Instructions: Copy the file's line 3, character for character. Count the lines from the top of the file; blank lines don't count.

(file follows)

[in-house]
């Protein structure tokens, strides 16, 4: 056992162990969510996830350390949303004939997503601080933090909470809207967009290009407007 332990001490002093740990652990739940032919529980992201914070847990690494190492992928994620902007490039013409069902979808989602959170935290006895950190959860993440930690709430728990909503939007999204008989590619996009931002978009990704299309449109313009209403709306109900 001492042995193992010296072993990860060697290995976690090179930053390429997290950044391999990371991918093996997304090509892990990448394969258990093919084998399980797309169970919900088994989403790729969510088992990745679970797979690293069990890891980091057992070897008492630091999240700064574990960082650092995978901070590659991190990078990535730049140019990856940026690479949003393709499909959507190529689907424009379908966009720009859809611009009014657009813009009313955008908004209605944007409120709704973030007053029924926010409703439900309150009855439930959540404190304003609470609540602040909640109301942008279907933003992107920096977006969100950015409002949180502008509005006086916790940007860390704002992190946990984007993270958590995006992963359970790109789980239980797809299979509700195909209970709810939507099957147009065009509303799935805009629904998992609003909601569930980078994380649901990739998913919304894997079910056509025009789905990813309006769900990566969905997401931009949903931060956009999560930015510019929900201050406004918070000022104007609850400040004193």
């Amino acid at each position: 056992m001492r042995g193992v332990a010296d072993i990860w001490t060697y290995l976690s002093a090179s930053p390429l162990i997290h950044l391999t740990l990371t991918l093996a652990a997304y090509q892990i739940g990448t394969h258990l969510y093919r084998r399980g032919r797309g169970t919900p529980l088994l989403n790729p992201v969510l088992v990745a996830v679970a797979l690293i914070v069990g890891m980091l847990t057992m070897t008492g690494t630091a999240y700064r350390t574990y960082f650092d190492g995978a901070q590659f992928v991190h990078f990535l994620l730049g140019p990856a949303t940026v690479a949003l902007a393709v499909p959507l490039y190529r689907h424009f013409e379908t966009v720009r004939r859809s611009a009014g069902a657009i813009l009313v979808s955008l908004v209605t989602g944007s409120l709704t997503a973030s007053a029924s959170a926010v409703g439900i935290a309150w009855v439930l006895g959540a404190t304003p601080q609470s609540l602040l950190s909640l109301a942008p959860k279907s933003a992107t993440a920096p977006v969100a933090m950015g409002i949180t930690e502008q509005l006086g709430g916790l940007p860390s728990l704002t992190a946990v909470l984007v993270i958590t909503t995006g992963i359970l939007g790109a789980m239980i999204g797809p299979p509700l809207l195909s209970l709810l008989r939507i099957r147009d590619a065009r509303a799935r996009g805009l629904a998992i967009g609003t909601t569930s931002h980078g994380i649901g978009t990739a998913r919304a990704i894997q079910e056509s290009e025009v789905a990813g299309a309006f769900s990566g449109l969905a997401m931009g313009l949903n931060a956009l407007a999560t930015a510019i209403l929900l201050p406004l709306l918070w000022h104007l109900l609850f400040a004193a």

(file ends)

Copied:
């Amino acid at each position: 056992m001492r042995g193992v332990a010296d072993i990860w001490t060697y290995l976690s002093a090179s930053p390429l162990i997290h950044l391999t740990l990371t991918l093996a652990a997304y090509q892990i739940g990448t394969h258990l969510y093919r084998r399980g032919r797309g169970t919900p529980l088994l989403n790729p992201v969510l088992v990745a996830v679970a797979l690293i914070v069990g890891m980091l847990t057992m070897t008492g690494t630091a999240y700064r350390t574990y960082f650092d190492g995978a901070q590659f992928v991190h990078f990535l994620l730049g140019p990856a949303t940026v690479a949003l902007a393709v499909p959507l490039y190529r689907h424009f013409e379908t966009v720009r004939r859809s611009a009014g069902a657009i813009l009313v979808s955008l908004v209605t989602g944007s409120l709704t997503a973030s007053a029924s959170a926010v409703g439900i935290a309150w009855v439930l006895g959540a404190t304003p601080q609470s609540l602040l950190s909640l109301a942008p959860k279907s933003a992107t993440a920096p977006v969100a933090m950015g409002i949180t930690e502008q509005l006086g709430g916790l940007p860390s728990l704002t992190a946990v909470l984007v993270i958590t909503t995006g992963i359970l939007g790109a789980m239980i999204g797809p299979p509700l809207l195909s209970l709810l008989r939507i099957r147009d590619a065009r509303a799935r996009g805009l629904a998992i967009g609003t909601t569930s931002h980078g994380i649901g978009t990739a998913r919304a990704i894997q079910e056509s290009e025009v789905a990813g299309a309006f769900s990566g449109l969905a997401m931009g313009l949903n931060a956009l407007a999560t930015a510019i209403l929900l201050p406004l709306l918070w000022h104007l109900l609850f400040a004193a």